The Ego Has Landed

Steve Mozena, a 45-year-old academic publisher and hobby singer from Carson, is convinced that music-biz megamogul Clive Davis holds the keys to a late-blooming recording career. Mozena, who named his daughter Arista (the record label Davis founded in 1975), wrote to Davis a year ago to gauge the chances of a 40-something crashing the Top 40. “He wrote me a nice note back,” Mozena enthuses, clutching the very letter. “He said that for recording it was too late but suggested that I should check out acting.” Nevertheless, when Mozena heard that Davis was giving a Learning Annex seminar on How To Succeed in the Music Industry at downtown L.A.’s Orpheum Theater, there was no question that Mozena would be here. And he has only one regret about Davis’ appearance — the orchestra pit separating the speaker from his fans. “Generally you can actually touch the speaker and get a little more interaction . . . but I’ll just do a follow-up letter.” The Learning Annex, founded in 1980 and now offering over 8,000 courses annually — everything from How To Grow Hair in 12 Weeks to How To Cash in on Costa Rican Real Estate — represents the commercial zenith of America’s seminar subculture. According to a show of hands in the 90-percent-full Orpheum — the French Renaissance–style former movie palace on Broadway that holds 2,000 people — around half the Davis seminar attendees are “Learning Annex virgins.” It’s Davis’ reputation — as both a kingmaker and a man of integrity in a business thick with scum — that attracted these first-timers. A demo bin is provided, into which hopefuls toss their CDs and tapes with a prayer. Lined up outside the Orpheum, Davis devotees are a diverse bunch — from young teens to senior citizens, besuited business types to overdressed divas-in-training. There are the walking clichés: trying-too-hard songbirds dressed like retired strippers; “managers” in slick cornrows and came-from-the-’90s Kangol hats accosting every passing hottie; “serious musician” bards with the Joni Mitchell commune look; and the clones — Missy Elliott seated at the front of the auditorium, Usher on the balcony. Following a documentary dripping with Davis praise, the man himself appears. With his mix ’n’ match outfit (dark blazer, too-short gray pants, red-and-white striped shirt), comb-over, and perma-squint behind tinted specs, the Brooklyn-born Davis, 71, has the demeanor of a used-car salesman. His unscripted monologue is essentially anecdote-rich self-stroking, detailing his rise from a Columbia Records contract lawyer in the ’60s to CBS Records president, to Arista founder, to being handed “instant major label” J Records in 2000, and then becoming CEO of RCA Music in 2003 (with no mention of his 1973 firing from CBS for accounting irregularities). Along the way, Davis launched everyone from Janis Joplin and Bruce Springsteen to Whitney Houston and Alicia Keys. But there’s little insight into how he did this, or how tonight’s attendees could gain access to industry gatekeepers like him. No one seems to care, especially when Davis begins playing original demos, as submitted by songwriters, back-to-back with the finished ultrahits they became: Barry Gibb’s rough of “Heartbreaker” — all dated organ and crushed-gonad warble and “the best demo I have ever received” — next to the career-salvaging Dionne Warwick version; and early versions of “The Game of Love,” eventually a multimillion seller for Carlos Santana and Michelle Branch, sung by Macy Gray and Tina Turner. During the playbacks, Davis sporadically emits a single clap and succumbs to involuntary gyrations: more like your drunk uncle on the wedding reception dance floor than a man of true musical instinct. Still, the tunes unquestionably move him, apparently to tears at points. But at other times he flashes the fists-on-the-table will that’s taken him to the top — curtly gesturing at the sound man and chiding a distracting usher. Davis offers few inspirational bolts-from-the-blue tonight, but nearly all in attendance seem happy that they got their money’s worth (tickets started at $40). “He must have done something right,” says A.D. Hornsby, who runs his own R&B record label, Freelove Entertainment. “He’s got all the top acts, and I haven’t heard of anyone he’s signed leaving, so he must be treating people fairly.” And that’s the bottom line: The fact that Clive Davis has achieved 40-plus years of success eclipses his failure to share the mechanics of doing so. “The idea Davis has of unlimited possibilities, and the belief system where it all starts from,” deadpans German songwriter Aleks Will in his Teutonic timbre. “I’m getting his inspiration right into my blood.”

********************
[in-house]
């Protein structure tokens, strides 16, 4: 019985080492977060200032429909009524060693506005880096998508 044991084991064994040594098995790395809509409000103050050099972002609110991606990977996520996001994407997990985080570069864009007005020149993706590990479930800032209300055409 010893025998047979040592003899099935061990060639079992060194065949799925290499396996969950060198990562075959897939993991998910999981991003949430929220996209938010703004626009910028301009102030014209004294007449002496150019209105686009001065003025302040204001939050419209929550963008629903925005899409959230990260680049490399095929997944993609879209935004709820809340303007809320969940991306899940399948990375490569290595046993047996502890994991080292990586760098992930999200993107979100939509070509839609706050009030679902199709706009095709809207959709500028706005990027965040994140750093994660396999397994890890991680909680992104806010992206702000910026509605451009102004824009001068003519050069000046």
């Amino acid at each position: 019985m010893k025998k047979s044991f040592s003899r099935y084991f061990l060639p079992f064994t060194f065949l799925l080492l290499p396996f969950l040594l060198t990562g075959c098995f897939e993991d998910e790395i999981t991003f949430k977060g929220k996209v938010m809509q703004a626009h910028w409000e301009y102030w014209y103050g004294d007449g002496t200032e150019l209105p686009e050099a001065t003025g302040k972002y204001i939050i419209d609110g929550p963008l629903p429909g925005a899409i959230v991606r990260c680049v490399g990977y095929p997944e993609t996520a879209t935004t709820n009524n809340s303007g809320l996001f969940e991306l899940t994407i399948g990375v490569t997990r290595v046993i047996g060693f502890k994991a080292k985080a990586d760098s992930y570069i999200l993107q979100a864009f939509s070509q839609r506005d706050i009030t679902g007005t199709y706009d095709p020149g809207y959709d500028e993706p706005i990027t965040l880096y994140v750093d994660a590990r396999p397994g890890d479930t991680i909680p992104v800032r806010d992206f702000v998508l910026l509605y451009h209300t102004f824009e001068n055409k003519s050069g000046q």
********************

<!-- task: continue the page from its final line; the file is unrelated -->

Sponsor Content


All-access pass to top stories, events and offers around town.

Sign Up >

No Thanks!

Remind Me Later >